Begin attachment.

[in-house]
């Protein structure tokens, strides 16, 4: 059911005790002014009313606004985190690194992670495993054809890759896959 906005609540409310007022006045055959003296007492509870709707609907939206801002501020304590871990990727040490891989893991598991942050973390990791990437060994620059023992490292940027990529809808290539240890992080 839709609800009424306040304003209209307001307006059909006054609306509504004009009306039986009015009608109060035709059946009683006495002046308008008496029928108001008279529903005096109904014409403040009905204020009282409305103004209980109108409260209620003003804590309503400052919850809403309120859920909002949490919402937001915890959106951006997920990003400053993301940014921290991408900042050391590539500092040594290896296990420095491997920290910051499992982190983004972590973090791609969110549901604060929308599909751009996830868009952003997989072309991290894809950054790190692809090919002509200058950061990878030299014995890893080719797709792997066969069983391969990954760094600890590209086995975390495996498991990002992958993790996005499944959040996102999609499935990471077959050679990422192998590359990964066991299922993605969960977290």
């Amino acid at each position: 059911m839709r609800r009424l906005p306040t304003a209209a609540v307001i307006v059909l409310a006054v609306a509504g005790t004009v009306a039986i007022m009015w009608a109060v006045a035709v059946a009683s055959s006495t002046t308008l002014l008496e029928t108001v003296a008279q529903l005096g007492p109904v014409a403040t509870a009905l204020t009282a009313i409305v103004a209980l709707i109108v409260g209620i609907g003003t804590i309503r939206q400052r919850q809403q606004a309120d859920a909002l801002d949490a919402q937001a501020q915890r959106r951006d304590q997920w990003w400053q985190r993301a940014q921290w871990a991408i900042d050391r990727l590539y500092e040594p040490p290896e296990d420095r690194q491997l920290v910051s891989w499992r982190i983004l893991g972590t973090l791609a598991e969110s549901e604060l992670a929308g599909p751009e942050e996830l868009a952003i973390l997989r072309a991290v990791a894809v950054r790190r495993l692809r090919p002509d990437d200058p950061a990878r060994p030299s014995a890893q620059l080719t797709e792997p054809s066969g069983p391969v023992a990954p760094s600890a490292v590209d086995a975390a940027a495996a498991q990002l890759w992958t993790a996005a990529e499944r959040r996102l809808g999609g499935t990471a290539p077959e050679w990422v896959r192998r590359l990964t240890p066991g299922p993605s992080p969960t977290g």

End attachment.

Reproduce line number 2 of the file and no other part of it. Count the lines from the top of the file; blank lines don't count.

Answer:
């Protein structure tokens, strides 16, 4: 059911005790002014009313606004985190690194992670495993054809890759896959 906005609540409310007022006045055959003296007492509870709707609907939206801002501020304590871990990727040490891989893991598991942050973390990791990437060994620059023992490292940027990529809808290539240890992080 839709609800009424306040304003209209307001307006059909006054609306509504004009009306039986009015009608109060035709059946009683006495002046308008008496029928108001008279529903005096109904014409403040009905204020009282409305103004209980109108409260209620003003804590309503400052919850809403309120859920909002949490919402937001915890959106951006997920990003400053993301940014921290991408900042050391590539500092040594290896296990420095491997920290910051499992982190983004972590973090791609969110549901604060929308599909751009996830868009952003997989072309991290894809950054790190692809090919002509200058950061990878030299014995890893080719797709792997066969069983391969990954760094600890590209086995975390495996498991990002992958993790996005499944959040996102999609499935990471077959050679990422192998590359990964066991299922993605969960977290």